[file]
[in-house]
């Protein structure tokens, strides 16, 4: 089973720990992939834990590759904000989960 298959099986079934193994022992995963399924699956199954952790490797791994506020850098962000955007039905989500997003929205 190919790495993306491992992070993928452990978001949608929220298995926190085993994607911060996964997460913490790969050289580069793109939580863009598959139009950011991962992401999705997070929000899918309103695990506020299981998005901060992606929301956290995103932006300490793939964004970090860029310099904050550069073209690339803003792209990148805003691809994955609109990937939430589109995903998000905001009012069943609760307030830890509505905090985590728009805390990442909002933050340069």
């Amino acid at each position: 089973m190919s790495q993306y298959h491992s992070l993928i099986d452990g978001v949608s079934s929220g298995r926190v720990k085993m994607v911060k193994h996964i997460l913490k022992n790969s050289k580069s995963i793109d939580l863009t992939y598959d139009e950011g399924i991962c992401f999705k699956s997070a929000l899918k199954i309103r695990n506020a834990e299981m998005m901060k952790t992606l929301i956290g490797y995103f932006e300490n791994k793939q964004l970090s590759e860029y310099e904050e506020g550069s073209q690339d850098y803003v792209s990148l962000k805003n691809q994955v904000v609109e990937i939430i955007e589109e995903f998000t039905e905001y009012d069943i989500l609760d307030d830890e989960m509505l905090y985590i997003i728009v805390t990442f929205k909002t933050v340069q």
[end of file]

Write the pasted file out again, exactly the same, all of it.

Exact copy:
[in-house]
């Protein structure tokens, strides 16, 4: 089973720990992939834990590759904000989960 298959099986079934193994022992995963399924699956199954952790490797791994506020850098962000955007039905989500997003929205 190919790495993306491992992070993928452990978001949608929220298995926190085993994607911060996964997460913490790969050289580069793109939580863009598959139009950011991962992401999705997070929000899918309103695990506020299981998005901060992606929301956290995103932006300490793939964004970090860029310099904050550069073209690339803003792209990148805003691809994955609109990937939430589109995903998000905001009012069943609760307030830890509505905090985590728009805390990442909002933050340069």
């Amino acid at each position: 089973m190919s790495q993306y298959h491992s992070l993928i099986d452990g978001v949608s079934s929220g298995r926190v720990k085993m994607v911060k193994h996964i997460l913490k022992n790969s050289k580069s995963i793109d939580l863009t992939y598959d139009e950011g399924i991962c992401f999705k699956s997070a929000l899918k199954i309103r695990n506020a834990e299981m998005m901060k952790t992606l929301i956290g490797y995103f932006e300490n791994k793939q964004l970090s590759e860029y310099e904050e506020g550069s073209q690339d850098y803003v792209s990148l962000k805003n691809q994955v904000v609109e990937i939430i955007e589109e995903f998000t039905e905001y009012d069943i989500l609760d307030d830890e989960m509505l905090y985590i997003i728009v805390t990442f929205k909002t933050v340069q």